(On Cable TV, August 2017) It’s hard to accurately gauge whether an actor is smart from their screen performances alone. The best ones can play characters completely unlike themselves and we’d never know. But I have a growing suspicion that you can tell a lot about an actor by the roles they choose to play. Now, I won’t make any accusations about Will Smith (whom I still rather like a lot), but looking at a filmography that includes Seven Pounds and After Earth and now Collateral Beauty, I have to ask—is he even reading those scripts? Replace After Earth by the more respectable The Pursuit of Happiness and you would have an instant trilogy of manipulative faux-inspiring dramas that are so melodramatic as to court unintentional hilarity. So it is that Collateral Beauty is so ill-conceived from the start (something about a grieving man writing to Death, Time and Love, and then scheming co-workers hiring actors to play Death, Time and Love) that the first half hour plays as a farce despite itself, ridiculous while insisting otherwise. Things really don’t improve much during the last act of the film, in which two bigger revelations are dropped upon the audience, unfortunately earning nothing more than two big collective shrugs. Collateral Beauty is convinced that it has something profound and poignant to say, but it has forgotten to check whether audiences agree. I suspect that reactions will vary widely—as for myself, I’ve seen too many of those movies to be impressed. Now, I won’t make too much of Smith’s talents for script-picking considering that the cast also includes reliable performers such as Hellen Mirren, Edward Norton, Michael Peña and (to a lesser extent) Kiera Knightley. They may all have gone insane, but then again maybe I’m out to lunch on this particular film. Either way, I can only report that the result feels like a falsely profound tearjerker attempt. The premise seems so flawed that I’m not sure anything could have been done to rescue the result from unintended laughter. The twists won’t matter so much when it’s established early on that the movie stems from an inane place.
(Video on Demand, July 2016) As a fan of the under-appreciated Good Kill, I feared that the similarly themed Eye in the Sky would feel stale and dull. How many movies about military drones and their ethical consequences do we need? But, as it turns out, Eye in the Sky runs almost entirely parallel to Good Kill (to the point where the two operators in the first film could become the protagonists of the other with very few modifications) and feels more successful at putting together a suspense thriller rather than a character drama. Helen Mirren stars as a British general at the centre of an operation that ends up reaching more and more people around the world. As western agents get closer to wanted terrorists in Kenya, efforts to confirm the target’s identity and minimize collateral damage become thornier and thornier, spanning the simultaneous actions of specialists scattered all over the planet. (At the film’s widest moment, I counted seven different groups of characters from Kenya to London—twice—to Hawaii to Las Vegas to China to Singapore) As a portrait of modern warfare, Eye in the Sky can become dizzying, and its suspense is real—especially when Barkhad Abdi’s on-the-ground agent tries to influence events near to proposed strike site. Meanwhile, Alan Rickman turns in a dignified last performance as a general who leaves humanity at the door of his briefing room. As suggested by the emphasis on drone warfare and global decision-making, Eye in the Sky is an unusual thriller, and director Gavin Hood manages to strike a good balance between drama, suspense, ethics and straight-up entertainment. Some of the technology is a few years away, but much of the film’s cerebral considerations are real and the result is a modern war movie that feels quite unlike any other—including Good Kill. Both are worth seeing, perhaps even in a single evening.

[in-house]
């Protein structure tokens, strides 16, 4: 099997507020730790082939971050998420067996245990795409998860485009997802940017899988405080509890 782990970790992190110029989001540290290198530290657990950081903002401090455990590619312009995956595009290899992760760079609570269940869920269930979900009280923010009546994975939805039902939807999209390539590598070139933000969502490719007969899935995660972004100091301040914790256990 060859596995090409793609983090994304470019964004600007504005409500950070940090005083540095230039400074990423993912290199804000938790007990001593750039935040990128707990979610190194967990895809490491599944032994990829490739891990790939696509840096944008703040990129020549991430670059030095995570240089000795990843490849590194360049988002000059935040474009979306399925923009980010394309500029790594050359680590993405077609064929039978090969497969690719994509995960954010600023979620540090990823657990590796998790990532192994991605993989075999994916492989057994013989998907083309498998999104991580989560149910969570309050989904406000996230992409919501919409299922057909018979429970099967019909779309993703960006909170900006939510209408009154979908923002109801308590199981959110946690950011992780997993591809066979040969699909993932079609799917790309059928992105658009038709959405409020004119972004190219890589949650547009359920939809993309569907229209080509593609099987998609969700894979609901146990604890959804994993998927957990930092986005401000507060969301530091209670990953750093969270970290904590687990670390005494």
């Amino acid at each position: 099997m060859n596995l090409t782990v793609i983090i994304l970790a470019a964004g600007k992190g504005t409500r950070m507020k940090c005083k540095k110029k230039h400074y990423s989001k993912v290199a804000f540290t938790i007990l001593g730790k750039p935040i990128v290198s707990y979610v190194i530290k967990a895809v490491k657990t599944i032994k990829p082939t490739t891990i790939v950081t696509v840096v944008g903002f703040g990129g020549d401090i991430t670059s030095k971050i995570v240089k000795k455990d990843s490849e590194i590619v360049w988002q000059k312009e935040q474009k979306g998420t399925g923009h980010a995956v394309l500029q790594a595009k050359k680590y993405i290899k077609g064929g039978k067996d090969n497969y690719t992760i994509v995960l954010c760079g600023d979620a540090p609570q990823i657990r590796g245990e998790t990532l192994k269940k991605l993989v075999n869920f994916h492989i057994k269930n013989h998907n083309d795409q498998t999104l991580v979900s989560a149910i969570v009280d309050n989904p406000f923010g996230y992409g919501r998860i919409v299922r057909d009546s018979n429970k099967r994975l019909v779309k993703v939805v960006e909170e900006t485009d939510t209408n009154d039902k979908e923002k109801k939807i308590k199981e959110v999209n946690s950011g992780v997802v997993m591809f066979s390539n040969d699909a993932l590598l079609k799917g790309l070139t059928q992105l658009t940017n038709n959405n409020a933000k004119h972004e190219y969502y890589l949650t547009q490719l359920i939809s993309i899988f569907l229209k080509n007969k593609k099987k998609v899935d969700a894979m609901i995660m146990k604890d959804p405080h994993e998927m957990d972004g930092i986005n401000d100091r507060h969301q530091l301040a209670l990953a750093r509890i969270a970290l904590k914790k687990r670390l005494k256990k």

(On Cable TV, March 2016) Ryan Reynolds tends to play comic motormouths or action heroes, so it’s not surprising if part of Woman in Gold’s interest in seeing him in the strikingly different role of an earnest and nebbish lawyer who discovers his conscience while helping an elderly Jewish woman recover long-seized family belongings. That the belongings in question are Gustave Klimt painting confiscated by Nazis isn’t immaterial, and enable the film to play in various modes, from historical drama to art appreciation to legal drama to family history. The star of the film isn’t Reynolds, but rather Helen Mirren, revisiting painful family history when she becomes aware that she could reclaim part of her family legacy, abandoned when they fled Nazi Austria. Much of the film’s first half is entirely hers—Reynolds’ character only develops later on. While Woman in Gold feels too long, and derivative in the way it portrays the flashbacks to 1930s Austria, it does build quite an amazing true story and should appeal to an interesting variety of audiences. For Reynolds fans, it’s a reminder that he can act beyond his usual charm, and hold his own against a veteran such as Mirren.